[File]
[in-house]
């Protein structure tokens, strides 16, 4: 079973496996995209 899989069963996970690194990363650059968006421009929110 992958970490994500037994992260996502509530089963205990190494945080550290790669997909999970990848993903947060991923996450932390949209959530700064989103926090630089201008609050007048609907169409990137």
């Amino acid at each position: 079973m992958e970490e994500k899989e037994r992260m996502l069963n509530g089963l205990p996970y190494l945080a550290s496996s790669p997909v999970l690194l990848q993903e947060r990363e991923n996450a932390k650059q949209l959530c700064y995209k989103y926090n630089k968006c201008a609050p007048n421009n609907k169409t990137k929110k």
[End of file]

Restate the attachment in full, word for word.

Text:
[in-house]
């Protein structure tokens, strides 16, 4: 079973496996995209 899989069963996970690194990363650059968006421009929110 992958970490994500037994992260996502509530089963205990190494945080550290790669997909999970990848993903947060991923996450932390949209959530700064989103926090630089201008609050007048609907169409990137």
């Amino acid at each position: 079973m992958e970490e994500k899989e037994r992260m996502l069963n509530g089963l205990p996970y190494l945080a550290s496996s790669p997909v999970l690194l990848q993903e947060r990363e991923n996450a932390k650059q949209l959530c700064y995209k989103y926090n630089k968006c201008a609050p007048n421009n609907k169409t990137k929110k």